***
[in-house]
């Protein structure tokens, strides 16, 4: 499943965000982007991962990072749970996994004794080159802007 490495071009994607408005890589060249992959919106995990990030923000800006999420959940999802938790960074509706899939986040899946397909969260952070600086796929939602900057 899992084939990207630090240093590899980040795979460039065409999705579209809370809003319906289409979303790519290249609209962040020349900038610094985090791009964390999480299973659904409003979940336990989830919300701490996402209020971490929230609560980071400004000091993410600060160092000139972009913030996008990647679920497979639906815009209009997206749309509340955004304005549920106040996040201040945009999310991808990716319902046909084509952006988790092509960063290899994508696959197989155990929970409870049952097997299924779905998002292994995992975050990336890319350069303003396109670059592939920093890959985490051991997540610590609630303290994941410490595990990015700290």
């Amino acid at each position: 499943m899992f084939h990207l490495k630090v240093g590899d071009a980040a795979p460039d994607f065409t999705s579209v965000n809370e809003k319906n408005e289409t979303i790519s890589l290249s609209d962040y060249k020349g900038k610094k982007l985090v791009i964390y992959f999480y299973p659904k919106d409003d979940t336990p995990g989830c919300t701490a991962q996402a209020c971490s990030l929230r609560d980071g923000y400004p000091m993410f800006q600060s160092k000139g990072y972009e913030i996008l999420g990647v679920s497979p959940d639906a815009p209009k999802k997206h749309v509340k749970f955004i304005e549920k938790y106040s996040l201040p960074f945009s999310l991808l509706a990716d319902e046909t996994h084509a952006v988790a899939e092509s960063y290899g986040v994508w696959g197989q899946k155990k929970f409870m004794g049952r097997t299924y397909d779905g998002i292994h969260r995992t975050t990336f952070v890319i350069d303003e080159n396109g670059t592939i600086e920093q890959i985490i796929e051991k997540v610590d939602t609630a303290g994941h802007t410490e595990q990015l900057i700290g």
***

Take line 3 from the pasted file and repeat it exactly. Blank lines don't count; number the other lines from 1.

């Amino acid at each position: 499943m899992f084939h990207l490495k630090v240093g590899d071009a980040a795979p460039d994607f065409t999705s579209v965000n809370e809003k319906n408005e289409t979303i790519s890589l290249s609209d962040y060249k020349g900038k610094k982007l985090v791009i964390y992959f999480y299973p659904k919106d409003d979940t336990p995990g989830c919300t701490a991962q996402a209020c971490s990030l929230r609560d980071g923000y400004p000091m993410f800006q600060s160092k000139g990072y972009e913030i996008l999420g990647v679920s497979p959940d639906a815009p209009k999802k997206h749309v509340k749970f955004i304005e549920k938790y106040s996040l201040p960074f945009s999310l991808l509706a990716d319902e046909t996994h084509a952006v988790a899939e092509s960063y290899g986040v994508w696959g197989q899946k155990k929970f409870m004794g049952r097997t299924y397909d779905g998002i292994h969260r995992t975050t990336f952070v890319i350069d303003e080159n396109g670059t592939i600086e920093q890959i985490i796929e051991k997540v610590d939602t609630a303290g994941h802007t410490e595990q990015l900057i700290g």